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Wu hires consultants to look at increasing affordable-housing requirements for new developments

The Dorchester Reporter reports Mayor Wu has hired two consultants to look at ways to bolster affordable housing and job training in Boston by increasing the number of affordable housing units new middling to large residential developments have to include.

The studies will also include looking at changing the amounts of "linkage" fees developers of commercial projects have to pay for housing and job training.

The city currently requires developers of residential projects with at least ten units to set aside 13% of them as affordable - or pay into a fund that goes to create or maintain affordable units nearby. Wu has discussed raising that percentage to as high as 20%.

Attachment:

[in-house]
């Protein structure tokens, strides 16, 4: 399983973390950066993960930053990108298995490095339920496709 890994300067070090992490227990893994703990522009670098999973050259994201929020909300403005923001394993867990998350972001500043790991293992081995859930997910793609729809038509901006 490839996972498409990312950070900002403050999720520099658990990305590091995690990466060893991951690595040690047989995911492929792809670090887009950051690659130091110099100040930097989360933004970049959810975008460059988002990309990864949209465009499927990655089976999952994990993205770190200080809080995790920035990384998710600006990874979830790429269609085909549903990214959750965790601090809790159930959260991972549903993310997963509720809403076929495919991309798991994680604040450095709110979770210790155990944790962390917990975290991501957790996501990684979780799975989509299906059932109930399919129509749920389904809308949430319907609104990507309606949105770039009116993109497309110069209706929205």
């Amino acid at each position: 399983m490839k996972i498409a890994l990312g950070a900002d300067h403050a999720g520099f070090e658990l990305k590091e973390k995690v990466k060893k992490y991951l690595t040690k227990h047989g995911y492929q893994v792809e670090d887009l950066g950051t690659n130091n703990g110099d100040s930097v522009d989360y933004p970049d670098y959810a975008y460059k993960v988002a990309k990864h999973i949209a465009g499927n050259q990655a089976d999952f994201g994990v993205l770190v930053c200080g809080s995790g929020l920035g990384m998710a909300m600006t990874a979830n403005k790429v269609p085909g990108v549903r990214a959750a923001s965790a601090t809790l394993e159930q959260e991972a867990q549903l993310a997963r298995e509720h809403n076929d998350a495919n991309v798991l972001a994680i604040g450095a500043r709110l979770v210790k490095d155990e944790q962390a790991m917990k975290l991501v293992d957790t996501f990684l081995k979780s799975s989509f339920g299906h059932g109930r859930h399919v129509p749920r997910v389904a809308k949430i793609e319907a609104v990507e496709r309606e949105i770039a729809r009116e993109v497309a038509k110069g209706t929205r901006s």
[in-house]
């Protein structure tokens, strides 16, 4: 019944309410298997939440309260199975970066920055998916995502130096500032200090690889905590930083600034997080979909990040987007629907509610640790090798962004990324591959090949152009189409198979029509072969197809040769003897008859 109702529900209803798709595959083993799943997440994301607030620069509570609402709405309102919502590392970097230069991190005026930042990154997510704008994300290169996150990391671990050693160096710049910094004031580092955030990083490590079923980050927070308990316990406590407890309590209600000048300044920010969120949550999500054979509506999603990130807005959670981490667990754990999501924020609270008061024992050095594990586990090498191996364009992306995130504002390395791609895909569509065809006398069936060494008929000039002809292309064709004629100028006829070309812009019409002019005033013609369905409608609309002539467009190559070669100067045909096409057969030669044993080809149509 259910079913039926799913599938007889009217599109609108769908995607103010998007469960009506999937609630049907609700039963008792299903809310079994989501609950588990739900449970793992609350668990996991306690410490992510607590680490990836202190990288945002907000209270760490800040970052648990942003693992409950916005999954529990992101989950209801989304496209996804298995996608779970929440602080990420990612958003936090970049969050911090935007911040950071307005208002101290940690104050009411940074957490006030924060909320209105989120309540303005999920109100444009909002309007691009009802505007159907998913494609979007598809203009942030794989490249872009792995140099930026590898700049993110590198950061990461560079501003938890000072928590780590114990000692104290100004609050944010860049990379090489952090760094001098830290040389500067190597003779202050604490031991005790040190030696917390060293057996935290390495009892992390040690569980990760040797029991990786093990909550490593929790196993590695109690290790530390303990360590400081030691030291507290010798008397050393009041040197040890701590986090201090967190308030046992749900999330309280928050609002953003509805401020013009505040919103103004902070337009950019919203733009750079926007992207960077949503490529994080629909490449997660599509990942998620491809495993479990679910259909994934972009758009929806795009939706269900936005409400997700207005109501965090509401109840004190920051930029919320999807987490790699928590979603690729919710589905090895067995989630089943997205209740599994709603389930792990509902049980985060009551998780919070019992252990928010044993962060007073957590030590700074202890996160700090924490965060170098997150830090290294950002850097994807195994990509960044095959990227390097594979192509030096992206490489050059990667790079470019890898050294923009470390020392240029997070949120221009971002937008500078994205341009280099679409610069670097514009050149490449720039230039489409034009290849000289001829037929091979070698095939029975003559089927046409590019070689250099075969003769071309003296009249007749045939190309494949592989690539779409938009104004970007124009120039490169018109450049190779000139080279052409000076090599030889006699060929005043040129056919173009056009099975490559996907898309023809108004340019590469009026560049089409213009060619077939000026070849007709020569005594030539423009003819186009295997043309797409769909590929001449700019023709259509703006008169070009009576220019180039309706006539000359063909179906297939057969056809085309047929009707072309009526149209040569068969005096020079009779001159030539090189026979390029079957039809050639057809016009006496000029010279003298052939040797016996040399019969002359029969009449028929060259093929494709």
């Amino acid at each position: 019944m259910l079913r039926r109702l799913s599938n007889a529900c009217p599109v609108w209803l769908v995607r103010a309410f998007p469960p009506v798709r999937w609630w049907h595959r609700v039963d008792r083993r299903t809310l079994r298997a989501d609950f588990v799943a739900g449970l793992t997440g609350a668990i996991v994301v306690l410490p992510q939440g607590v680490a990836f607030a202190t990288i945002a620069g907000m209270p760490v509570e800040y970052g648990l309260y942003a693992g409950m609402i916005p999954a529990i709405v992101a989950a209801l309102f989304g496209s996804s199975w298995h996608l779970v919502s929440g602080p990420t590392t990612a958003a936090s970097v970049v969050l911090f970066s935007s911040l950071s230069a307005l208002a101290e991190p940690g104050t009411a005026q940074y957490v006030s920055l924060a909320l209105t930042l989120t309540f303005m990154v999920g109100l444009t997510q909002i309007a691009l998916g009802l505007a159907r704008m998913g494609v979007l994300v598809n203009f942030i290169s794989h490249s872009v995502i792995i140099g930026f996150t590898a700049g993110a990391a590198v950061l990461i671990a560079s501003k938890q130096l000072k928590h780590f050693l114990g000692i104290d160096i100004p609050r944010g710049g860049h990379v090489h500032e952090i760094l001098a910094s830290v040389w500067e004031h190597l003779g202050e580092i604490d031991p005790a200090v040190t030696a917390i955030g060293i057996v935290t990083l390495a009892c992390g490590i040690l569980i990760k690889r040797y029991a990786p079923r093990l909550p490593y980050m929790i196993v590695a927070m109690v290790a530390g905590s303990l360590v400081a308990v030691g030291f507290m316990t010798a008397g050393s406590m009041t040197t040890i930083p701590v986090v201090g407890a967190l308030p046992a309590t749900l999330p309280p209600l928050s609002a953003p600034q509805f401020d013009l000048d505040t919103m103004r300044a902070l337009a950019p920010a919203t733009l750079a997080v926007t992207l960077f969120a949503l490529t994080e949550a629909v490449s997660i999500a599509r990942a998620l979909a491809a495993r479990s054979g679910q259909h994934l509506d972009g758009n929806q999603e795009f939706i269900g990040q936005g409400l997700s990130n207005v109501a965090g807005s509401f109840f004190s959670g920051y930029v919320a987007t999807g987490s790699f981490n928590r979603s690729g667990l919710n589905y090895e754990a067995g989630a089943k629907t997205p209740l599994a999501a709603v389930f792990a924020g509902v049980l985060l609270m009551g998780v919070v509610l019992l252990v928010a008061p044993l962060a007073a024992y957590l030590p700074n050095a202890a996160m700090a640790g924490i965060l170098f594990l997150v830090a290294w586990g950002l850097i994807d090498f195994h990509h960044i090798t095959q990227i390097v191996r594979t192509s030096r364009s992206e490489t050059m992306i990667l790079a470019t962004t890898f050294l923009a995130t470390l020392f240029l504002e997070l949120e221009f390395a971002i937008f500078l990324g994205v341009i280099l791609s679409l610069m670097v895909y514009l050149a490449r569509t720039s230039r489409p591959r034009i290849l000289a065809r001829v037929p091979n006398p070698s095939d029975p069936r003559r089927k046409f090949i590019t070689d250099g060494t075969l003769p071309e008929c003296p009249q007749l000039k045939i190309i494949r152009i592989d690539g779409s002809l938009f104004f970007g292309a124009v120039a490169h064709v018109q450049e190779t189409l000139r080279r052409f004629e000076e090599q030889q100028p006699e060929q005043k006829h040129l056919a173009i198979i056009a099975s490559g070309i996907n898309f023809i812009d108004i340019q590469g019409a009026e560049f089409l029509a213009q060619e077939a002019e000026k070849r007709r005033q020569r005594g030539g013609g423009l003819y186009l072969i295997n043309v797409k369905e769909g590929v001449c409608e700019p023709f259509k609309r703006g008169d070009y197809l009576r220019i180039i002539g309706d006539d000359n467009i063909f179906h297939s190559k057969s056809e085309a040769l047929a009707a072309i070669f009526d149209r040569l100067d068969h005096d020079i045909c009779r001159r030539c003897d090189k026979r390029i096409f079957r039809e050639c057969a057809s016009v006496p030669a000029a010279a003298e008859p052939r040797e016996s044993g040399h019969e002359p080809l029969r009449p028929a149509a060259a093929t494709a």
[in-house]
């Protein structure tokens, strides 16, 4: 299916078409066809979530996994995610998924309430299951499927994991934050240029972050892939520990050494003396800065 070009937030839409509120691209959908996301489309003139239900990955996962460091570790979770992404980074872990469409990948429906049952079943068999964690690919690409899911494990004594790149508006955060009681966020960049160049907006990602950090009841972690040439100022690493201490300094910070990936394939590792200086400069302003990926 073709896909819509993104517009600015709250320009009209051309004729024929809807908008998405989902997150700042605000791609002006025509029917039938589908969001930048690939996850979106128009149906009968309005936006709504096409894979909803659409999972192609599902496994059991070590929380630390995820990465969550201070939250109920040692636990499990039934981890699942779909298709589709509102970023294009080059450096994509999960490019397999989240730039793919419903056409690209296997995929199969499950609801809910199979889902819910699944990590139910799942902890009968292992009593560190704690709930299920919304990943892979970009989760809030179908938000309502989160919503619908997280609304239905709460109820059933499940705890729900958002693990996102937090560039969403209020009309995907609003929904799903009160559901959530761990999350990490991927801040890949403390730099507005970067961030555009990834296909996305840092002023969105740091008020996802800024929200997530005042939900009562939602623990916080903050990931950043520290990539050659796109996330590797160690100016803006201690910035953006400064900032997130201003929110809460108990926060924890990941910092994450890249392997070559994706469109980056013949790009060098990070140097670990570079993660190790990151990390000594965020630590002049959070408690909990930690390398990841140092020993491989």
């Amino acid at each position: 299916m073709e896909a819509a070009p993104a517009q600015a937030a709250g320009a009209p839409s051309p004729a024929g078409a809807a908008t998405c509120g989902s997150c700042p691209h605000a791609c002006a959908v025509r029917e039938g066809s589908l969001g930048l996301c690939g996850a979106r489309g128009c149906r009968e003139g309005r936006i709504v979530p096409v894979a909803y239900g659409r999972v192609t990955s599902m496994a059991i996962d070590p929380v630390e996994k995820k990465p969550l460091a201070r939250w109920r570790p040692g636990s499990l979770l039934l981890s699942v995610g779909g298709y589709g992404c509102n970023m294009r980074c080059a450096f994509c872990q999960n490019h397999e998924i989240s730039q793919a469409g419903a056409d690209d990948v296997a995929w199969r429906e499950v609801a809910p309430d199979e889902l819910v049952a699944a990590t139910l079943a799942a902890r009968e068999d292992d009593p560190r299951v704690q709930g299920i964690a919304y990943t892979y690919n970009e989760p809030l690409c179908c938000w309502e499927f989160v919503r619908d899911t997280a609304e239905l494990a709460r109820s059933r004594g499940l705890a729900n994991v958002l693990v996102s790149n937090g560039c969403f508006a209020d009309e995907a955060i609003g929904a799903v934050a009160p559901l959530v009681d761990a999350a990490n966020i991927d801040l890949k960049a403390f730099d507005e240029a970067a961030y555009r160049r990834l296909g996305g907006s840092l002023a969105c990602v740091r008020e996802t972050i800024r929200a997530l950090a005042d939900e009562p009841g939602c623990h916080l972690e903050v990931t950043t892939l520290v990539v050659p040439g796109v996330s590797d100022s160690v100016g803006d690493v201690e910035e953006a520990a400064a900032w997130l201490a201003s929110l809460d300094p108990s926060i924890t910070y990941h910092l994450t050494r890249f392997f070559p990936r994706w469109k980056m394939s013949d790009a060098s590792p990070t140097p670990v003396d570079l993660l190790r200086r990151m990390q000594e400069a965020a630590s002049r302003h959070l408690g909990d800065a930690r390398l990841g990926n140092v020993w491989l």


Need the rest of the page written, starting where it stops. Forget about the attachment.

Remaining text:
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Comments

Simply will make the 80% of non-subsidized units more expensive. Continuing the trend of pushing the working class out of Boston.

To rich to qualify, to poor to afford!

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Voting closed 25

Asking why so many new developments have exactly nine units...

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Voting closed 48

Honestly, the bigger issue is the developers who flip dozens and dozens of smaller Single Family and 3/4/5/6 unit Buildings. These are destroying the fabric of the neighborhood with "Luxury Condos" that attract more affluent and transient people and displace people in more affordable/older rental housing that family focused affordable rental units.